March 2018: BMJ Supportive & Palliative Care
https://www.readbyqxmd.com/read/28552003/-i-m-only-dealing-with-the-acute-issues-how-medical-ward-busyness-constrains-care-of-the-dying
#14
Lisa S Chan, Mary Ellen Macdonald, Franco A Carnevale, S Robin Cohen
Acute hospital units are a common location of death. Curative characteristics of the acute medical setting make it difficult to provide adequate palliative care; these characteristics include an orientation to life-prolonging treatment, an emphasis on routine or task-oriented care and a lack of priority on emotional engagement with patients. Indeed, research shows that dying patients in acute medical units often experience unmet needs at the end of life, including uncontrolled symptoms (e.g. pain, breathlessness), inadequate emotional support and poor communication...
May 1, 2017: Health (London)
https://www.readbyqxmd.com/read/28386983/investigating-the-factors-that-affect-the-communication-of-death-related-bad-news-to-people-with-intellectual-disabilities-by-staff-in-residential-and-supported-living-services-an-interview-study
#15
I Tuffrey-Wijne, T Rose
BACKGROUND: Most staff working in intellectual disability services will be confronted with people with intellectual disabilities who need support around death, dying and bereavement. Previous studies suggest that intellectual disability staff tend to protect clients from knowing about death and avoid communication about death. The aims of this study were to gain further insight into the individual, organisational and contextual factors that affect the communication of death-related bad news to people with intellectual disabilities by intellectual disability staff and to develop guidelines for services to enable appropriate communication with clients about death and dying...
August 2017: Journal of Intellectual Disability Research: JIDR
https://www.readbyqxmd.com/read/28324205/levels-of-intervention-how-are-they-used-in-quebec-hospitals
#16
Marjolaine Frenette, Jocelyne Saint-Arnaud, Karim Serri
In order to promote better practices and communication around end-of-life decision-making, several Canadian hospitals in the province of Quebec have developed a tool called "Levels of Intervention" (LOI). No work to date has been published demonstrating improvement since these forms were implemented. The purpose of the present study was to obtain information about the use of LOI forms across Quebec hospitals and to identify gaps in practice as well as areas for improvement. A retrospective study was undertaken of 299 charts of patients who had died in three Quebec hospitals with a LOI ordered...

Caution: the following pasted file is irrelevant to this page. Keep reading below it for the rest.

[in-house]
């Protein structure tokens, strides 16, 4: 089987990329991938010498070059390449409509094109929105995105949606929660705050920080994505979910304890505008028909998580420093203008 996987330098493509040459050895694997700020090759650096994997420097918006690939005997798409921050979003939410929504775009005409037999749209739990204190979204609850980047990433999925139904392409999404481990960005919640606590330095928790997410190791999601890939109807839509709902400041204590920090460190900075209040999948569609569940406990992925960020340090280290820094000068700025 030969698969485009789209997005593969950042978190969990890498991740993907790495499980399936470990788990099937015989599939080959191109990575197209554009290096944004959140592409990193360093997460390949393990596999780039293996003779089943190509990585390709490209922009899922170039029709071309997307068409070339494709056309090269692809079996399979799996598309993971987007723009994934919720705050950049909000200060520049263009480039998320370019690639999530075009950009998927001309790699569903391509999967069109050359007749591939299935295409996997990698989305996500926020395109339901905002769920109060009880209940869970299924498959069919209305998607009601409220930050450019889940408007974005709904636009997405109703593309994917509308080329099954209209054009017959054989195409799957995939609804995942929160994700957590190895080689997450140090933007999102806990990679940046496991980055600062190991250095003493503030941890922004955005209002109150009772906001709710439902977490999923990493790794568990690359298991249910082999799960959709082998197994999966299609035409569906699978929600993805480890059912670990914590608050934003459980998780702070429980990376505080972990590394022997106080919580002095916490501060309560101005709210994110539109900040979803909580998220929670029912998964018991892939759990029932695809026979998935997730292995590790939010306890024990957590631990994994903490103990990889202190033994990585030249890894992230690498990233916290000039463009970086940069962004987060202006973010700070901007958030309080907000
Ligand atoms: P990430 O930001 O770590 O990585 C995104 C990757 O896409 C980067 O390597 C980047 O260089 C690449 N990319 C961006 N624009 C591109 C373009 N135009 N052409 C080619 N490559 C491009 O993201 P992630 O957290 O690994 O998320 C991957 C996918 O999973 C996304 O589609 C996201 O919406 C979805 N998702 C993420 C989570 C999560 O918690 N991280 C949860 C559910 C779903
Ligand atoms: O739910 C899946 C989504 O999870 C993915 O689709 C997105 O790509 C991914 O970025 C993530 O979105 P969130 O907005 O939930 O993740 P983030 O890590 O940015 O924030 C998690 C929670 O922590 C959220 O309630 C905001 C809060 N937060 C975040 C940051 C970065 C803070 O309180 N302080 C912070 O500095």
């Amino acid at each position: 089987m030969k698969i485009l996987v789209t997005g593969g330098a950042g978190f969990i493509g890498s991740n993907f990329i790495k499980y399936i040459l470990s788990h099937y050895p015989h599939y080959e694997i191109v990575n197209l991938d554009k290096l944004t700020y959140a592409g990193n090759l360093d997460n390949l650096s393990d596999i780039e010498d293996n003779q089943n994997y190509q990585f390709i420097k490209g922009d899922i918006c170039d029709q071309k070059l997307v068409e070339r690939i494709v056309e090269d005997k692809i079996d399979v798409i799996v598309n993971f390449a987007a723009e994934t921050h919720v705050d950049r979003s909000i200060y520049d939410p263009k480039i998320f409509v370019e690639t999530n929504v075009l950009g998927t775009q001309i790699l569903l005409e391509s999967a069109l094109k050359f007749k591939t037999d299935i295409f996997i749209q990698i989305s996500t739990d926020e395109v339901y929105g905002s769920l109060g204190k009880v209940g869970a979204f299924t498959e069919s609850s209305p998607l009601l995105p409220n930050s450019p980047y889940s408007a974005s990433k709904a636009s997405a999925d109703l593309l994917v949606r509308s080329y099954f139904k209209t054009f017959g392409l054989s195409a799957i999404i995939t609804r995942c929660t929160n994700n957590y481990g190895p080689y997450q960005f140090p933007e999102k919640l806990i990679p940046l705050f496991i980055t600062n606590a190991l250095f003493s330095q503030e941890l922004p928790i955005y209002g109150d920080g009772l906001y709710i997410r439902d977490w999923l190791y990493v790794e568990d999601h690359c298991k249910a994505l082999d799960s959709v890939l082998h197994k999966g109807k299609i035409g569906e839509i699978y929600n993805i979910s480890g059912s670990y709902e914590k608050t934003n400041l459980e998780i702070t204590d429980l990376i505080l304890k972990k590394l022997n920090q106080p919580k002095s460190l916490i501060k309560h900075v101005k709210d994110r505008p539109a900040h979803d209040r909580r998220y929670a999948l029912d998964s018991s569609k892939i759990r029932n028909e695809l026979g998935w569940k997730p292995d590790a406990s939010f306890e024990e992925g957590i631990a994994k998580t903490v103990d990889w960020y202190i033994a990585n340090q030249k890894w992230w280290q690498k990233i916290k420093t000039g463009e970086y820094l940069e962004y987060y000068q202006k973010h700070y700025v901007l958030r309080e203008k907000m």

June 2017: Journal of Bioethical Inquiry
https://www.readbyqxmd.com/read/28100140/human-rights-and-dignity-behind-bars
#17
Tina Maschi, Marina Richter
Death and dying in prisons constitute a topic of growing importance across the globe. Based on the contributions made in this special issue, we reflect on current debates and outline recommendations for dialogue and practice. Scientific dialogue across the Atlantic, and across the globe, provides insights into different national carceral systems and their ways of dealing with end of life behind bars. At the same time, the comparison also helps to identify basic needs and practices that can work in various settings...
January 2017: Journal of Correctional Health Care
https://www.readbyqxmd.com/read/27989403/-speaking-about-life-and-death-in-neonatology-how-can-communication-with-families-be-optimized
#18
T Pennaforte, A Moussa, A Janvier
Technological progress and improved clinical knowledge have increased survival of neonates who would previously have died. Survival is sometimes accompanied by a risk of short- or long-term adverse outcomes, which may lead to complex decisions about withholding or withdrawing life-sustaining interventions. These decisions are among the most difficult decisions in pediatric practice. They also involve communicating with parents and are emotionally charged. Many articles examining end-of-life decisions in neonatology state the need for healthcare providers to be caring, compassionate, and human without offering clear, practical advice...
February 2017: Archives de Pédiatrie: Organe Officiel de la Sociéte Française de Pédiatrie
https://www.readbyqxmd.com/read/27845612/between-east-and-west-a-diachronic-overview-of-finnish-death-culture
#19
Maija Butters
Finland holds a unique place in the geographical and cultural map of Europe by being situated between the East and the West. This article will offer a historical overview of Finland's death culture from the point of view of the various religious and ideological practices that reflect influence from these two sides. I also explore the factors that may explain the Lutheran Church's hegemony over death and dying in Finland.
January 2017: Death Studies
https://www.readbyqxmd.com/read/27531449/advance-care-planning-in-norwegian-nursing-homes-who-is-it-for
#20
Lisbeth Thoresen, Rolf Ahlzén, Kari Nyheim Solbrække
Advance care planning (ACP) is an international concept for improving patient autonomy and communication in the context of anticipated deterioration and end-of-life care. In a preparatory conversation, health care professionals facilitate one or more conversations where nursing home residents are invited to reflect on, and articulate wishes and preferences concerning future medical treatment and end-of-life care. Our aim with this study was to increase knowledge of existing ACP practices in Norwegian nursing homes...
August 2016: Journal of Aging Studies